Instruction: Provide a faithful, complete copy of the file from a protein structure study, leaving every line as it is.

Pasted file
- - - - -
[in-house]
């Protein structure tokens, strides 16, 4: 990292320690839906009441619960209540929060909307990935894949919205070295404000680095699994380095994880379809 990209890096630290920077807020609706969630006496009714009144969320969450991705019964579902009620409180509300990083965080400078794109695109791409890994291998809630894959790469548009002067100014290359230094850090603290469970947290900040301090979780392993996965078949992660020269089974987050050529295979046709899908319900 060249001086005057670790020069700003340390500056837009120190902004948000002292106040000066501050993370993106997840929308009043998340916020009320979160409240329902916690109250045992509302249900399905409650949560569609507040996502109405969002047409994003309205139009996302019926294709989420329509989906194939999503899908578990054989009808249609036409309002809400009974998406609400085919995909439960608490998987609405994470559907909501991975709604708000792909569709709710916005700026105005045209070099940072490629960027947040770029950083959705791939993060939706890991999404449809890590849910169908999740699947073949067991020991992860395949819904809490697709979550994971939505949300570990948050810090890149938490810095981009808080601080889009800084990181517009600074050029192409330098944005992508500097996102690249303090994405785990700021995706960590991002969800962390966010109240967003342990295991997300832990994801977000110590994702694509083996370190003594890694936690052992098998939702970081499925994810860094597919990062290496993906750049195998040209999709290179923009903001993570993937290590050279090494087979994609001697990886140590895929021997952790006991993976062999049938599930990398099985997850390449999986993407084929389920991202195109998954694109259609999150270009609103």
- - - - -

[in-house]
């Protein structure tokens, strides 16, 4: 990292320690839906009441619960209540929060909307990935894949919205070295404000680095699994380095994880379809 990209890096630290920077807020609706969630006496009714009144969320969450991705019964579902009620409180509300990083965080400078794109695109791409890994291998809630894959790469548009002067100014290359230094850090603290469970947290900040301090979780392993996965078949992660020269089974987050050529295979046709899908319900 060249001086005057670790020069700003340390500056837009120190902004948000002292106040000066501050993370993106997840929308009043998340916020009320979160409240329902916690109250045992509302249900399905409650949560569609507040996502109405969002047409994003309205139009996302019926294709989420329509989906194939999503899908578990054989009808249609036409309002809400009974998406609400085919995909439960608490998987609405994470559907909501991975709604708000792909569709709710916005700026105005045209070099940072490629960027947040770029950083959705791939993060939706890991999404449809890590849910169908999740699947073949067991020991992860395949819904809490697709979550994971939505949300570990948050810090890149938490810095981009808080601080889009800084990181517009600074050029192409330098944005992508500097996102690249303090994405785990700021995706960590991002969800962390966010109240967003342990295991997300832990994801977000110590994702694509083996370190003594890694936690052992098998939702970081499925994810860094597919990062290496993906750049195998040209999709290179923009903001993570993937290590050279090494087979994609001697990886140590895929021997952790006991993976062999049938599930990398099985997850390449999986993407084929389920991202195109998954694109259609999150270009609103």